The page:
sulted in the deaths of four Israeli citi-
zens.
Although, later that day, Tagar
changed the racist statement to "STOP
ALL TERRORISM," the damage has
been done.
Branding an entire people as terror-
ists identifies race as responsible for
individuals' actions. This is equivalent
:to white supremacists putting up a bill-
board stating "STOP BLACK RAPE."
aTagar's statement charged 160 million
people with terrorism.
This is not a political statement but a
racial one. Arabs aresnot a political en-
tity, such as a state or political
*organization.
The statement "STOP ISRAELI
TERRORISM" on the pro-Palestinian
shanty is political since it criticizes a
government's policy of oppression.
Publicly stating this is an attack on a
state's policies, and therefore justi-
fiable. By the same token, a statement
like "STOP JEWISH TERRORISM" is

es ignored
population which is poor and disad-
vantaged. The majority of recent Asian
immigrants are refugees who now live
in Chinatowns and other ghettos across
the country. These people are not pro-
vided with financial aid and are gener-
ally not part of Affirmative Action pro-
grams because of the national percep-
tion that Asians are doing well.
Recently, several Asian students
were called "chinks" at a Kappa Sigma
party. The incident was disturbing but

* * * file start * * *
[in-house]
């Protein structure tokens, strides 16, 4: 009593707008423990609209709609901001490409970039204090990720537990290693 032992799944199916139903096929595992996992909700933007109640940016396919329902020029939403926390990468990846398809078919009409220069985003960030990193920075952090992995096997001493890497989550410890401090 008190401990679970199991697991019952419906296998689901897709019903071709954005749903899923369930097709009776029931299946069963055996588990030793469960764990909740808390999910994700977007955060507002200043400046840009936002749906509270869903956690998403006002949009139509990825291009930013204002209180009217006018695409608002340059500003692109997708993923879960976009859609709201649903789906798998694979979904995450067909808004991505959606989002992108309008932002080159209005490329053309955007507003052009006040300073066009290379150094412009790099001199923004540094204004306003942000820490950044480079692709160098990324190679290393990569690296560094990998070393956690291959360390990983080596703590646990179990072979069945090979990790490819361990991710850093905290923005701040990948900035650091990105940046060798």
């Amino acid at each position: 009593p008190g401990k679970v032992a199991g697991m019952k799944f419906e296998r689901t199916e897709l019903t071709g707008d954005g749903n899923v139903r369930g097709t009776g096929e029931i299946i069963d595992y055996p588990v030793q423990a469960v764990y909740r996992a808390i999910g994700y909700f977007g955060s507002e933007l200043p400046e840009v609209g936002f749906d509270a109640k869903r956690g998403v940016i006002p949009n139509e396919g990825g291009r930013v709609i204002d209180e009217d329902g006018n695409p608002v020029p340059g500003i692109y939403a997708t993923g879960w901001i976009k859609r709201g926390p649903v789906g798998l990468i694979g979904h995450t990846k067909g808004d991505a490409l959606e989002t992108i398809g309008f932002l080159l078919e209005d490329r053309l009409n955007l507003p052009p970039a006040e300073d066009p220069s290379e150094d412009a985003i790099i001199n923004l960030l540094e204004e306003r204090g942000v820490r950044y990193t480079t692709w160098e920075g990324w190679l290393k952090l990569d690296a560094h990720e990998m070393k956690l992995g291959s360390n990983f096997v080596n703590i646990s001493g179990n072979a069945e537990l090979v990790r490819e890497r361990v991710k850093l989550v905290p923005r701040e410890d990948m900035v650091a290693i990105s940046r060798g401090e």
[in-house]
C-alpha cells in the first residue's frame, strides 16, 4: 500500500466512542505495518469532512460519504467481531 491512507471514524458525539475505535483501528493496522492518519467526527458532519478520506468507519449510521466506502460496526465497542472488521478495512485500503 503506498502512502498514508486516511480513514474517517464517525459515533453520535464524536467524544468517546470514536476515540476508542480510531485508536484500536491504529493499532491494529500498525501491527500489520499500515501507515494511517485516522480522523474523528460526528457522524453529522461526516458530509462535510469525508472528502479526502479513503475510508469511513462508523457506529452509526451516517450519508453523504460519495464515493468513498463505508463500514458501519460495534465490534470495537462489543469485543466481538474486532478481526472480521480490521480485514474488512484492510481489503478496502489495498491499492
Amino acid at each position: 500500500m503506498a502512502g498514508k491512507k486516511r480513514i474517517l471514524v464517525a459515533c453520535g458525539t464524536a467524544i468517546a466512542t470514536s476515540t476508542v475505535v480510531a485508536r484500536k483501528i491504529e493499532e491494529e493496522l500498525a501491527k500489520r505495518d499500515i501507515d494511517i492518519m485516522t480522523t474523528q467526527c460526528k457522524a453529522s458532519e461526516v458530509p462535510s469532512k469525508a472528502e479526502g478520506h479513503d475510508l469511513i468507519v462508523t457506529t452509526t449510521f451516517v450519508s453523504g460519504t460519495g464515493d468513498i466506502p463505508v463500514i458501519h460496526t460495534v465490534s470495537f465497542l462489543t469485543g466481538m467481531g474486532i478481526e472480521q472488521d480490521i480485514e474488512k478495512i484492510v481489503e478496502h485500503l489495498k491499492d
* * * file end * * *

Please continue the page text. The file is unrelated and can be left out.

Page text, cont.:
the response to it was even more in-
dicative of the trivialization of Asian
issues on this campus. Several Asian
student groups told the Daily that they
believe that the fraternity did not expect
them to respond because Asians are
perceived as politically inactive and are
not expected to be vocal.
This is only one of the many inci-
dents which occur frequently on this
campus. Asian women particularly
must contend with sexual harassment
because of their portrayal in American
film as geisha girls and prostitutes.
Other issues which Asian student
groups hope to address are: the need
for a Center for Asian American stud-
ies, Asian faculty in the liberal arts, and
a Korean language program, the lack of
counseling services and minority pro-
grams designed specifically for Asians,
the varying concerns of the different
ethnic groups included in the term
"Asians," stereotypes in American so-
ciety and the historical oppression of
Asians in this country.
Asian American Awareness Month is
an important step toward the prioritiza-
tion of Asian issues at the University.
The University community needs to
recognize that Asians are a "needy"
minority and at the same time address
their individual concerns in programs
targeted for minorities in general.
it message
anti-Semitic. deserving public
condemnation.
The stereotype of Arabs as terrorists
is common. For example, just last year
the Federal Bureau of Investigation and
the Immigration and Naturalization
Services arrested eight Palestinians,
charging them under the McClarren-
Walter Act - which expels non-U.S.
citizens for "espousing world
Communism."
These Palestinians were shackled and
placed in solitary confinement because
the government declared them terror-
ists. All charges against them were
eventually thrown out of federal court.